Now I give you fare warning folks, because what I’m about to tell you is not an easy thing to say, but I feel that it must be addressed.

To my shock, both Mel Blanc and George O’Hanlon passed away before this film hit theaters. And during the ending credits, the film is indeed dedicated to the memory of both of them.

Mel died from an advanced case of coronary artery disease while interred at Cedars-Sinai Medical Center on June 10th, 1989, just after shooting his last commercial. But George was the one worse for wear. He sadly was struck blind after a stroke around 1988, and was left with limited mobility and weak hearing as well. He then died from a second stroke during the February of 1989. And yet despite all of that, he managed to pull through the pain and the difficulty and record his final role as George Jetson in this very movie, as the recording directors and technicians fed him his lines aloud and he reciting them back the best he could.

And you know what, it does not show. It does not show one bit. I love George O’Hanlon in this film. And I think if there was ever a film to go out on, best to be the one you’re most known for.


On a lighter note, Jetsons The Movie was the first feature film for actor/voice-actor Brad Garrett, who voiced Bertie Furbelow. He would later go on to play other notable characters such as Fatso in the movie Casper, Boss Beaver on Timon & Pumba, Dim in A Bug’s Life, the air-pirate boss of the Mamma Aiuto gang in Porco Rosso¸ and Chef Gusteau from Pixar’s Ratatouille.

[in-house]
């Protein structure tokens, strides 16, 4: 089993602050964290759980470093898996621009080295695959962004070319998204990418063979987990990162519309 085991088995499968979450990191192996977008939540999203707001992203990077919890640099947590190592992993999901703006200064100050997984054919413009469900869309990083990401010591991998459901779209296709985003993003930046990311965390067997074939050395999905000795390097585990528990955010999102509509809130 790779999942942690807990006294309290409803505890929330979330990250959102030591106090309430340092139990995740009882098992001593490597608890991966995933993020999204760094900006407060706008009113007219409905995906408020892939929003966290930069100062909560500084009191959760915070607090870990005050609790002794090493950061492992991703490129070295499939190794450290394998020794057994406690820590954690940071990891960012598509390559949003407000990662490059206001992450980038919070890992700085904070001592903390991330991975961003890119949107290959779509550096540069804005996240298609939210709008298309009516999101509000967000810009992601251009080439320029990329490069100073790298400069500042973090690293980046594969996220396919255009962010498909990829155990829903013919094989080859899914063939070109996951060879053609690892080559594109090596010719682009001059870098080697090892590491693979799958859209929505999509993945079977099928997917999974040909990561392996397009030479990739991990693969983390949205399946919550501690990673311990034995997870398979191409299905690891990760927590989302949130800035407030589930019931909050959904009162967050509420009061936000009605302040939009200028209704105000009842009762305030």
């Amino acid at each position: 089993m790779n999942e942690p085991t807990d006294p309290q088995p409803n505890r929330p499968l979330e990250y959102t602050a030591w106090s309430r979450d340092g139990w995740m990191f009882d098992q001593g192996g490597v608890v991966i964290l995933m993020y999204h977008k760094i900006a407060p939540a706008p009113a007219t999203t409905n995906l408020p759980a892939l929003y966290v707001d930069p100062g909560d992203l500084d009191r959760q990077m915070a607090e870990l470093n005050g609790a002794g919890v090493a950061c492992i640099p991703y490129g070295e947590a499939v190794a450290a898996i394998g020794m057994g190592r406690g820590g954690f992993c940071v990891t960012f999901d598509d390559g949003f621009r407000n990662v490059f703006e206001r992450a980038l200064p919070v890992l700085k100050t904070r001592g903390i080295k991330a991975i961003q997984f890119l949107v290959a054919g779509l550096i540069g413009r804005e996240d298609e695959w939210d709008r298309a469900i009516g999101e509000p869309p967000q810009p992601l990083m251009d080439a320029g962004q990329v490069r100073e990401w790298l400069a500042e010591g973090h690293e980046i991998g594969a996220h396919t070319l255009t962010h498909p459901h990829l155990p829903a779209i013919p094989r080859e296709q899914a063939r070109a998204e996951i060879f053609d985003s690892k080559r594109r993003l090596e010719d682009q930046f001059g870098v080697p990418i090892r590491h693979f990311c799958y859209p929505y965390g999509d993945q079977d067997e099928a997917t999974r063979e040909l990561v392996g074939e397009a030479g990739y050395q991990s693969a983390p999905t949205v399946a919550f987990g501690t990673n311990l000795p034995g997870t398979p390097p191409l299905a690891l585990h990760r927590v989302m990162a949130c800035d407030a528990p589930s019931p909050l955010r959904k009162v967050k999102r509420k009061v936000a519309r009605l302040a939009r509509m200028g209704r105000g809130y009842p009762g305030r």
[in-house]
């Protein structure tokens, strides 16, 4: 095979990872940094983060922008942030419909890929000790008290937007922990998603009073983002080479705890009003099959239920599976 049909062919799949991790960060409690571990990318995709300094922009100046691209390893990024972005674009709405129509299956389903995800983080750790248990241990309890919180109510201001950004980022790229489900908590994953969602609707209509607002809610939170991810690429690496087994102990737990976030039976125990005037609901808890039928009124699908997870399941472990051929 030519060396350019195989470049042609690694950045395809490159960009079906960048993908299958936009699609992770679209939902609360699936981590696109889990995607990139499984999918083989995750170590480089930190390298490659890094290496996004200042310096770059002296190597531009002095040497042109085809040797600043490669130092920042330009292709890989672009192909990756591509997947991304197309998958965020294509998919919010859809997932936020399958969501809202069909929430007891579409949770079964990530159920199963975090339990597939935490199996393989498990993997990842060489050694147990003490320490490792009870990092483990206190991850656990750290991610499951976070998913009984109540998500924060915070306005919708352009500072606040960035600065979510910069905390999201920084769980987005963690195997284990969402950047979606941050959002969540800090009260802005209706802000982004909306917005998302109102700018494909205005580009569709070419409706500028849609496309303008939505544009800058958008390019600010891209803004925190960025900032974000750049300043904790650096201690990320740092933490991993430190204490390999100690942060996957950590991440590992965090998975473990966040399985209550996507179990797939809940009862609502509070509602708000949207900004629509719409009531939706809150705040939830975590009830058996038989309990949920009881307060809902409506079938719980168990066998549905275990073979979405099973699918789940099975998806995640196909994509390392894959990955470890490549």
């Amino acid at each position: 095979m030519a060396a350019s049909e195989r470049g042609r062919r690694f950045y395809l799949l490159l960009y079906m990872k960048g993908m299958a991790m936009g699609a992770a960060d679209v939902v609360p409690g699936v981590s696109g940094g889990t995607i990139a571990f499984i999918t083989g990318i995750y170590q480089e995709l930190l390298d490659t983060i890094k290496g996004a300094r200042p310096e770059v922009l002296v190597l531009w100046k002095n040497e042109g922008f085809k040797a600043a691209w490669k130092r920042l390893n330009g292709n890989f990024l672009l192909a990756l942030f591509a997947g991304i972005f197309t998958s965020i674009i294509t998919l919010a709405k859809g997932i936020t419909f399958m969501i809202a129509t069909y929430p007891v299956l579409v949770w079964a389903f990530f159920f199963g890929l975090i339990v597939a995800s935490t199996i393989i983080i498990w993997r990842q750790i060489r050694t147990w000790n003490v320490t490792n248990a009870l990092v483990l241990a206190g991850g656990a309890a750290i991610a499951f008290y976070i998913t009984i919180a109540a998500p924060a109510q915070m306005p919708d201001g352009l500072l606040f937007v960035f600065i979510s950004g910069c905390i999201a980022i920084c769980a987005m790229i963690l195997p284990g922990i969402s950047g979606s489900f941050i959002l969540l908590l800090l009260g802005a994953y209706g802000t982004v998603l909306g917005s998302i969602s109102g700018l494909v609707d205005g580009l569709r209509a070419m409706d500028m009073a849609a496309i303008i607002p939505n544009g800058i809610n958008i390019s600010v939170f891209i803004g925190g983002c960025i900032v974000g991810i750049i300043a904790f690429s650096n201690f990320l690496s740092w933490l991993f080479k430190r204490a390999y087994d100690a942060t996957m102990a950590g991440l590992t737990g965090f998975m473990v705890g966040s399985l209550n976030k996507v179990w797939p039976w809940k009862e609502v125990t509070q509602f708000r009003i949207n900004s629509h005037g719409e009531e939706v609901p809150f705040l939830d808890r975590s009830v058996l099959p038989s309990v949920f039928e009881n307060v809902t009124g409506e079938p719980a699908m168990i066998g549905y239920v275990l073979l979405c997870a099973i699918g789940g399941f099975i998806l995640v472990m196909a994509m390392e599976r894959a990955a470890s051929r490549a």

It’s sad to think now that this film did so poorly back in the day, because it was the final film of both Mel Blanc, George O’Hanlon, and Penny Singleton (although she did not die until 2003, she simply left the acting business after this film). The movie only grossed a total of 20,000,000 domestically, and had a rough time going up against both Die Hard 2, Ghost, and a Jungle Book re-issue the following weekend.


Maybe I’m a rather soft guy when it comes to films like this. Maybe I give them too much of a break. But I don’t think so. Sometimes what I prefer to do is look for the intention of the piece. To look for what the filmmakers saw when they finished the final edit and shipped the film off to theater chains and said to themselves, “yup, that’s my best work.” Everybody did their best here, you can see it, you can hear it, and you can feel it.

Siskel and Ebert may have given this film two thumbs down, but you know what, I have to disagree with them this time. Maybe as a theatrical release it wasn’t the best thing in the world. But that’s precisely why it did so much better on home video. It became a massive hit, just like so many other video home releases. Home video practically saved the reputation of the majority of non-Disney productions. And I can’t thank Sony and Panasonic and Magnavox enough for that.


Jetsons: The Movie  is indeed a good movie. It’s not a great movie, but it is a good movie. Give it a try sometime if you haven’t already.